This feels like a maintenance post. No great weight sits upon my shoulders. No meaty social issues currently constrain my thoughts. No horrible demons lurk just behind my eyes demanding attention. I figure all in all I’ve been doing a fairly good job of tending my baobobs, and that’s meant fewer emotional collapses and less drama all around, which is pretty much a good thing.
To be sure, there have been a few issues that hover around the fringes of my perception. My internal network at home is intermittently dying for no apparant reason, and it has since the power failure last week that took down the server for a few hours. I suspect that in the power loss-return-loss cycle, one of the hubs got damaged. It’s nothing earth-shattering, but it’s a nuisance I’d rather not have to face right now. The sociopolitical environment outside the Lapinian Consulate remains tense and unwelcoming, but it’s always tense and unwelcoming even when it’s warn and inviting. This is merely the way of rabbits, and I’m adapting and accepting over time. I doubt the world will change enough in my lifetime to ever make me want to participate in society in any way other than the bare minima required to sustain myself and my family financially, but stepping outside my door doesn’t actively invite death either from other people or my own head. My weight isn’t where I want it to be, but I’ve taken a few baby steps in the direction of dealing with it and the feedback I’ve gotten has been mostly positive. It’s going to take a while, but I hope these things will sort themselves out in time with a bit more effort.
I think the one big issue currently weighing on my mind is the trip I have upcoming. Three weeks ago, I flew down to Atlanta for team meetings and group training. Now they’re flying me to Seattle for a week for more meetings with a different team on a new project for which I’ve “volunteered”. To be sure, I wanted to be involved, but not so centrally. This project has the feel of “make-or-break” on it. It’s something the business wants very much but that the support staff thinks in general is not a good idea, so if we can make it work, it’ll be a big boost, but
when if we have to cancel it, it could look ugly. I doubt I’d lose my job over it if it went poorly, but I’m lapine enough never to trust raw assurances.
This whole “business travel” thing still has me mystified, tired and a little tittilated. I’ve always loved to travel, and I know I’ve commented before on this fact, but I also know I’ve mentioned that the heyday of business travel is behind us. At least, it seems like it. At my level, I fly coach, I’m on the cheapest fares and the least convenient times, and I have to carry my own suitcase. I spend long hours away from home, but I know it’s because I’m important enough to the company that they’re willing to spend money on sending me places. I love living out of a hotel, but eating out all the time gets tiresome and sometimes I just want to cook a comforting meal. I love to go and see new places, but I always look forward most to coming home.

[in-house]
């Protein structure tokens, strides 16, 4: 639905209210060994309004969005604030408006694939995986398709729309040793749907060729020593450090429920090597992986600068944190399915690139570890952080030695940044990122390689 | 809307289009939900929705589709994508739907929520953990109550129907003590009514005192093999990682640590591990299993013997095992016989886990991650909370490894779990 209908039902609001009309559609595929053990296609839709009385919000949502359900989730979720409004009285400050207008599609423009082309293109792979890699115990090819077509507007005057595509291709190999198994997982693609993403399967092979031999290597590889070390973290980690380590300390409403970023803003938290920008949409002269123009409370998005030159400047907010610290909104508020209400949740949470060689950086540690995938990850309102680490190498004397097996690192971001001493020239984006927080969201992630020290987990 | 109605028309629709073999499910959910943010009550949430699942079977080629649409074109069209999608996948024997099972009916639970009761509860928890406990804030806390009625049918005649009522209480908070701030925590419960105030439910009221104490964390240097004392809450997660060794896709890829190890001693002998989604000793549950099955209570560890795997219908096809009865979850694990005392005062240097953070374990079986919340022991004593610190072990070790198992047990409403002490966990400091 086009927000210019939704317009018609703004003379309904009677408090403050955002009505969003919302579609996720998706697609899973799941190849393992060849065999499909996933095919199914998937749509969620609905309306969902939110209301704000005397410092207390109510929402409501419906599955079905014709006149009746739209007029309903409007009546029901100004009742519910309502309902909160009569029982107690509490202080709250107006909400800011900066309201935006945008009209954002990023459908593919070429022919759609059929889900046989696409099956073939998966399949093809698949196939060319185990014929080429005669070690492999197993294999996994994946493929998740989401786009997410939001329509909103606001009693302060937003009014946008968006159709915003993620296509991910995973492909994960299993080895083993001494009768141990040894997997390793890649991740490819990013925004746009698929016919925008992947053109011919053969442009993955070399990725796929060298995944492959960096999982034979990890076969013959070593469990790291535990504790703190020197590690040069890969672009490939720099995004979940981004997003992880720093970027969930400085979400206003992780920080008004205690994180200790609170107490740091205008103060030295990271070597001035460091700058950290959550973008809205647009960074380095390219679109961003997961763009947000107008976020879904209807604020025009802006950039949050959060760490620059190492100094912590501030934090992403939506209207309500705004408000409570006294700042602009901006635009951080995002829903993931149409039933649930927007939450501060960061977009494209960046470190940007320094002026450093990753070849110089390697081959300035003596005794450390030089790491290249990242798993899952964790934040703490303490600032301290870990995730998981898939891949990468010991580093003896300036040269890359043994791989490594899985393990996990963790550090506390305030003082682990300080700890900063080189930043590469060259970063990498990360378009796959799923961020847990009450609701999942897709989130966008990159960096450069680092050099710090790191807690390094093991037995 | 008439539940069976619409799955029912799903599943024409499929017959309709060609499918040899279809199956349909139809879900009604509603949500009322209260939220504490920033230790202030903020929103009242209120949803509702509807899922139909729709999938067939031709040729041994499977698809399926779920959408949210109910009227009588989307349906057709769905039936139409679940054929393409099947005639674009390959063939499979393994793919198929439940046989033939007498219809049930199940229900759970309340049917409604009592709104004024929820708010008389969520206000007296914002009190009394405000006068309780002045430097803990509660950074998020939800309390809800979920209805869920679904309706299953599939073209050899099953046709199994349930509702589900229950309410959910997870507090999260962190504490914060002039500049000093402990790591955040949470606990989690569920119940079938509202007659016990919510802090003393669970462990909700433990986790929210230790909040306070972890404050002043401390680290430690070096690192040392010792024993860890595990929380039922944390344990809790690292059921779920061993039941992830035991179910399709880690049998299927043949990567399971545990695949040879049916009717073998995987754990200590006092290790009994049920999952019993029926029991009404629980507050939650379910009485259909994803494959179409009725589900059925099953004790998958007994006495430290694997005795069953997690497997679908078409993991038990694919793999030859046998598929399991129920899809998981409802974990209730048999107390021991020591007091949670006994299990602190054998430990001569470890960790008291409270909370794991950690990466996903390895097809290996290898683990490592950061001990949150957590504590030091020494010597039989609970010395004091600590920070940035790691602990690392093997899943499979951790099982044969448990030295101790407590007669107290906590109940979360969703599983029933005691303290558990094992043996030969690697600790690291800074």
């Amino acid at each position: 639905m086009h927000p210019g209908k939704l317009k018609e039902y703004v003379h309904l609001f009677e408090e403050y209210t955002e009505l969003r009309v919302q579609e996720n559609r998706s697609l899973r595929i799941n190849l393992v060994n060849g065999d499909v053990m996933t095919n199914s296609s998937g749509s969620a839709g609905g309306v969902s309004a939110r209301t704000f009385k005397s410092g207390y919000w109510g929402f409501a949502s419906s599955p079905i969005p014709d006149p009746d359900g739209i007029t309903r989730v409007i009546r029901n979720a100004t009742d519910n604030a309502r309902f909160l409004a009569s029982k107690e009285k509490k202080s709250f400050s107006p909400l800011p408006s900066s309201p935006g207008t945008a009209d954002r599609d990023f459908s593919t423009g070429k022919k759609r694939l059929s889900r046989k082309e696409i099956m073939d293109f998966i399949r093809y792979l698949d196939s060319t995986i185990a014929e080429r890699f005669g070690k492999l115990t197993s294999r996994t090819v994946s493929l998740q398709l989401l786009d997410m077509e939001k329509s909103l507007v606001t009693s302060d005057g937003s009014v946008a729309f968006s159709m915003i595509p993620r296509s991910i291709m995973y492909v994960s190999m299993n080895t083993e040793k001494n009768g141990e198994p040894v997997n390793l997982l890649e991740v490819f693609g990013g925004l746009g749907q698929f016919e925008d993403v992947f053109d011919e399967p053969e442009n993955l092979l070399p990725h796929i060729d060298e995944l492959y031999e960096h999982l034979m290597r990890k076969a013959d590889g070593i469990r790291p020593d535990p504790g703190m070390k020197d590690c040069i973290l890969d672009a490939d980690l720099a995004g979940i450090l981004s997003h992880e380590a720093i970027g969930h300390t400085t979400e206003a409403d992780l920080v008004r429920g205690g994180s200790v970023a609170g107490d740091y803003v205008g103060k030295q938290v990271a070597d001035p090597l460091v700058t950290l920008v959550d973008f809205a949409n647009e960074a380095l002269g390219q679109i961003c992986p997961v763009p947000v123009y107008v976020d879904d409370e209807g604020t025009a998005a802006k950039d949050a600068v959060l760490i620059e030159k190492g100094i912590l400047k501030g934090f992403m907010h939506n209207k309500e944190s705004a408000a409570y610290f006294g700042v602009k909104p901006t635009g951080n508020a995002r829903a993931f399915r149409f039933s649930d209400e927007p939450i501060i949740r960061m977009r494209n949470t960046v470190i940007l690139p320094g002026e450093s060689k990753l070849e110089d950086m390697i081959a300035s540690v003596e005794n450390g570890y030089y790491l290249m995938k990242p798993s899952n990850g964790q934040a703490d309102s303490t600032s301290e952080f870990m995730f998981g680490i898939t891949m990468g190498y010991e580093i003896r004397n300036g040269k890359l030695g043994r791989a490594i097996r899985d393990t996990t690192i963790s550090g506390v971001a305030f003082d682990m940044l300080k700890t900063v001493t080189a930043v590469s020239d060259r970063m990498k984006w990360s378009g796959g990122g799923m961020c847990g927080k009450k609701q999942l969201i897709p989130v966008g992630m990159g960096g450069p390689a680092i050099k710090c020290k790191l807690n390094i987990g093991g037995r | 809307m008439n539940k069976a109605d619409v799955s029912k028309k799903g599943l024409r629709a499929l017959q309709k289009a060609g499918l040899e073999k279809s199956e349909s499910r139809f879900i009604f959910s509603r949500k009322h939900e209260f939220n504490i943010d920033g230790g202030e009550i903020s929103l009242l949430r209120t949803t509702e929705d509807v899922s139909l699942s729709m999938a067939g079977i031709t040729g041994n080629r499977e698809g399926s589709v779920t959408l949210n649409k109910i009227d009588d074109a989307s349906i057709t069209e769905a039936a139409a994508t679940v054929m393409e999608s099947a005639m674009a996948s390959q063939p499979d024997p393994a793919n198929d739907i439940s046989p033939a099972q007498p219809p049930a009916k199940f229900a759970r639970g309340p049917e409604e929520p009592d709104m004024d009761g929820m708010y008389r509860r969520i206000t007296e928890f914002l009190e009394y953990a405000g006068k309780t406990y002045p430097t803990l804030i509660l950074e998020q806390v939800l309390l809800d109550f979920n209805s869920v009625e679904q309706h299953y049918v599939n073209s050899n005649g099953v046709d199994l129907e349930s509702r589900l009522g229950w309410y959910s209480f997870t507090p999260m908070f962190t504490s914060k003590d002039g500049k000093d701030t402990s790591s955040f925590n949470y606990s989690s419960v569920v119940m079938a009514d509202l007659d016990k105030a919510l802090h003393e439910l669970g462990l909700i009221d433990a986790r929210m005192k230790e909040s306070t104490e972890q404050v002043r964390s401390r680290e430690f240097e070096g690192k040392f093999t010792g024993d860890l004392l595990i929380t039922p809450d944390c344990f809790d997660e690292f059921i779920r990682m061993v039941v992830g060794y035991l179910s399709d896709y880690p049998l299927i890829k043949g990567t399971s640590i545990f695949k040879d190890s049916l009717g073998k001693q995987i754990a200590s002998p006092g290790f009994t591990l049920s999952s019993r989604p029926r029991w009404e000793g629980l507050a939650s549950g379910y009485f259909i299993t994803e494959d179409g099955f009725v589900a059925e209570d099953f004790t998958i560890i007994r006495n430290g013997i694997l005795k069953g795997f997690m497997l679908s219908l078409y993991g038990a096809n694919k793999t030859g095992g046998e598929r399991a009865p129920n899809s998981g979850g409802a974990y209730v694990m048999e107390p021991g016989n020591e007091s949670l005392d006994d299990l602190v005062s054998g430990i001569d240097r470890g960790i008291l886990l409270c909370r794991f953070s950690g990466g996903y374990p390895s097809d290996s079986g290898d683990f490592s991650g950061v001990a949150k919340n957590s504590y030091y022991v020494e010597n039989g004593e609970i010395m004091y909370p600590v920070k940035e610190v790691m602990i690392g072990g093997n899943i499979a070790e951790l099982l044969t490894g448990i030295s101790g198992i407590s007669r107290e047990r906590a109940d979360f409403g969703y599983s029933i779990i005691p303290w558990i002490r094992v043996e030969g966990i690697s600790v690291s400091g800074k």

If anybody in Seattle over the next week wants to try to arrange a time to meet, email me and I’ll send you my PCS number. I’ll be staying at the Silver Cloud Eastgate, 14632 Southeast Eastgate Way, Bellevue, WA 98007. I won’t have a car, but I should have my evenings to myself unless my manager decides to keep me chained.
I’m refinancing my house again, the second time in a year. The first time it was to consolidate debt and I was damn glad for the chance to do that, but my credit score was pretty low thanks to The Bad and my job situation was brand new and still a little shaky, so I got a pretty poor interest rate on a 3/27 Fixed-to-ARM. If none of that bit makes any sense, don’t worry. It didn’t to me at first either. Mortgages typically come in two main types, depending on whether the interest rate can change over time or not. If it can, it’s adjustable. If it can’t, it’s fixed. Fixed interest rates typically save people money in the long run, but they’re usually reserved for people who have great credit or who can afford to pay a large amount up front on a house. Adjustable-rate mortgages change with the prime lending rate set by the Federal Reserve, so every time you hear Ben Bernanke talk about raising interest rates, all those people who have an adjustable-rate mortgage pay a little more out of pocket on their houses. They tend to be more expensive in the long run, but anyone can get them. The fixed-to-ARM program is a hybrid of these ideas, giving the borrower a short window during which the interest rate will remain steady regardless of what the market does. Then, at the end of that window, the interest rate on the mortgage jumps to what it would have been had it been tracking the Fed’s rate changes all the way along and becomes adjustable from there. It’s great if you expect to refinance your house again in a short amount of time, or if you plan on selling the property within the fixed-rate time period.